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Assessment of Surgical Correction of Deformity in Diabetic Charcot Arthropathy of the Foot and Ankle

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ClinicalTrials.gov Identifier: NCT04039308
Recruitment Status : Not yet recruiting
First Posted : July 31, 2019
Last Update Posted : August 30, 2019
Sponsor:
Information provided by (Responsible Party):
Kerolos Maged, Assiut University

Brief Summary:
The surgical techniques described in the literature for surgical management of diabetic charcot arthropathy of the foot and ankle include simple exostectomy, open reduction and internal fixation of neuropathic fractures, external fixation, arthrodesis, Achilles tendon lengthening. Patients are followed up at 1 year postoperative by an x-ray of the foot and ankle anteroposterior , lateral and oblique views to assess rate of union ,the correction of deformity by measuring the foot angles . The functional outcome is assessed by the AOFAS scoring system and the diabetic foot ulcer scaoeuulcer scale(18).

Condition or disease
Deformity, Foot

Detailed Description:

Diabetes mellitus affected approximately 422 million people worldwide in 2016 . Diabetic complications including diabetic peripheral neuropathy and peripheral arterial disease remain prevalent in the USA and worldwide and challenging to treat. Due to loss of protective sensation and impaired vascular supply, these can lead to serious foot complications including deformity, diabetic foot ulceration, Charcot neuroarthropathy and infection .

Charcot neuroarthropathy is a devastating orthopedic condition that afflicts patients with diabetes. It is an inflammatory condition that affects the foot and ankle with varying degrees of bone destruction and deformity. The true incidence or prevalence of this condition is not known.

However, estimates demonstrate incidence to be between 0.1 and 0.9%

. Two principal pathways for the disease have been proposed. The neurotraumatic theory suggests that the loss of neuroprotection causes repetitive microtrauma. The opposing hypothesis, the neurovascular, is that sympathetic neuropathy results in hyperaemia. This leads to increased osteoclastic activity resulting in bone resorption and fragmentation.

The active form of charcot foot arthropahy is often misdiagnosed as tenosynovitis, cellulitis, or gout. The majority of these patients endure a short period of disability that is treated by some form of immobilization for a variable period of time with minimal resultant long-term disability. The diagnosis is not often clear until resolution of the swelling when a resultant residual deformity is appreciated.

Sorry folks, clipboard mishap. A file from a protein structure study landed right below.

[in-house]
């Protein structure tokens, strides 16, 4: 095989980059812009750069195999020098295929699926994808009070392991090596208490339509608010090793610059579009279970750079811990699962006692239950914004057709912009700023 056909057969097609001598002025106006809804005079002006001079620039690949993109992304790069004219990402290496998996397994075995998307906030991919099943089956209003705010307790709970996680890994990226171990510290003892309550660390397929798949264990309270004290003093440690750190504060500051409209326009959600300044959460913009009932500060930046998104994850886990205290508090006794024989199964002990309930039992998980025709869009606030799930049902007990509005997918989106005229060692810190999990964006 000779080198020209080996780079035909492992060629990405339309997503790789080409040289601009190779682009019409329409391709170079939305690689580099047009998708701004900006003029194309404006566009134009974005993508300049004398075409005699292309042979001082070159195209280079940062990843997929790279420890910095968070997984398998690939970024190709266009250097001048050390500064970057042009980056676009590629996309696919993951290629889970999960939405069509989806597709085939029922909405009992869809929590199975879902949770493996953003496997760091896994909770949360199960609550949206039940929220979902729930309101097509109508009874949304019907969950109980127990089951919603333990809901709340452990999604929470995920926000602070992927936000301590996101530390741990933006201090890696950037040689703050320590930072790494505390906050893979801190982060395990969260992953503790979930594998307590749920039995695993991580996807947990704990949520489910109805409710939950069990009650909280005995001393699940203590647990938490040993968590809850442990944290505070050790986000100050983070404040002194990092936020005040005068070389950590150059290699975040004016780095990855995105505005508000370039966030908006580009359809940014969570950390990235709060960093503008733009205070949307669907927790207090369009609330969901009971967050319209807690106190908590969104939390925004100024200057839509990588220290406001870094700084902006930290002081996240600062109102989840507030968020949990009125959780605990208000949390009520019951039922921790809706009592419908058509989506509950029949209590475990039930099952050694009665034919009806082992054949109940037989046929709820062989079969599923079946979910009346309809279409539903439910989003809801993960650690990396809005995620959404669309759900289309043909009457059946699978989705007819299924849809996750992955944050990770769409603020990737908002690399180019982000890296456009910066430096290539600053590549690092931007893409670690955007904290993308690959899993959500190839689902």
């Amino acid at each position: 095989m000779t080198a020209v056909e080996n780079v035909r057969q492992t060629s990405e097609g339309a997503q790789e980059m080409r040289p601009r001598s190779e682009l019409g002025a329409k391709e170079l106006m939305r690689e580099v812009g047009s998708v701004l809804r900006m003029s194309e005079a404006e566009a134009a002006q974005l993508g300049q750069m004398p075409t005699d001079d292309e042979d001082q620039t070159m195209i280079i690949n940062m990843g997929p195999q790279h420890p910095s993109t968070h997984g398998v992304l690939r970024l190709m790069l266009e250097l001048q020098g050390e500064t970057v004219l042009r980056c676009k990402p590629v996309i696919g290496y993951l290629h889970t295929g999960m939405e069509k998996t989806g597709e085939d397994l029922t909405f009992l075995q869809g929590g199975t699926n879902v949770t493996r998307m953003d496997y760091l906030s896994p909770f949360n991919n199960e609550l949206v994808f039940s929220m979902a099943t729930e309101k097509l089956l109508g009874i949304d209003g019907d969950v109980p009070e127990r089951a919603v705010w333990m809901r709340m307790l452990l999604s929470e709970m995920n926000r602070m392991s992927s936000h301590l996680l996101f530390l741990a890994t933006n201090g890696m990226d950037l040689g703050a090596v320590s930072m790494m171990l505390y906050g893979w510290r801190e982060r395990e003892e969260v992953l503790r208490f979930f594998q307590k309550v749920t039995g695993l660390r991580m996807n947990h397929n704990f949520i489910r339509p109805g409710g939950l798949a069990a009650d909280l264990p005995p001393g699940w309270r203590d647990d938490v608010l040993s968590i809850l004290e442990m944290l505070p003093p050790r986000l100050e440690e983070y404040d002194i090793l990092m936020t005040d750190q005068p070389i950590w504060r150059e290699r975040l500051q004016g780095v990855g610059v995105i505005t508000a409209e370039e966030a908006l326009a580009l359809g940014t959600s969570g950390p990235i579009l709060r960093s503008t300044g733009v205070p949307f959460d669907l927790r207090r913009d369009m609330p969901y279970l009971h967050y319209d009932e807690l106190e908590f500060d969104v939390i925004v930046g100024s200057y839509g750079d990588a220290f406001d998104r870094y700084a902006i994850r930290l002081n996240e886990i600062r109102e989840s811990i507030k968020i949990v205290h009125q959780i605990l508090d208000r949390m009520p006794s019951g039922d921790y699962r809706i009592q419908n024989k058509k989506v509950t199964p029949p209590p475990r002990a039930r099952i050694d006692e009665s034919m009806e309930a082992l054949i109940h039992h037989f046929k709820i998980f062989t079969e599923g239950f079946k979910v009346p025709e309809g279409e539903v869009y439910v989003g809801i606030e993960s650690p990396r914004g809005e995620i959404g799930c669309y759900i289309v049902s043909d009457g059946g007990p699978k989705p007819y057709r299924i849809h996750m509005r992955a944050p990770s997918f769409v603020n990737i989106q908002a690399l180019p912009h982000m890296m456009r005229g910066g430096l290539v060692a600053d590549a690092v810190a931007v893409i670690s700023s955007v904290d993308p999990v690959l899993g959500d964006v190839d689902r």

Eichenholtz classification is used to define Charcot foot clinical stages. Brodsky the classification, in the other hand, allows us to locate the lesion anatomically.

The incidence of diabetic neuroarthropathy varies among the anatomical regions of the foot and ankle according to Brodsky classification. Approximately 70% of cases affect the tarsometatarsal joint (type 1). Type-1 disease is the least likely to require surgical stabilization, although the most common type to cause plantar ulceration. Type-2 disease involves the midtarsal and subtalar joints and accounts for approximately 20% of cases. Type-3 disease affects approximately 10% of patients, and occurs mainly in the ankle. Type 2 and type 3 are the most likely to progress to instability and often require long-term bracing or surgical reconstruction.

The surgical techniques described in the literature include simple exostectomy, open reduction and internal fixation of neuropathic fractures, external fixation, arthrodesis, Achilles tendon lengthening and, eventually, amputation.The goal of Charcot neuroarthropathy treatment, both orthopedic and surgical is to obtain an ulcer free, stable plantigrade foot, without osteomyelitis and able to ambulate. Achieving these goals notably reduces the rate of amputations.

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Study Type : Observational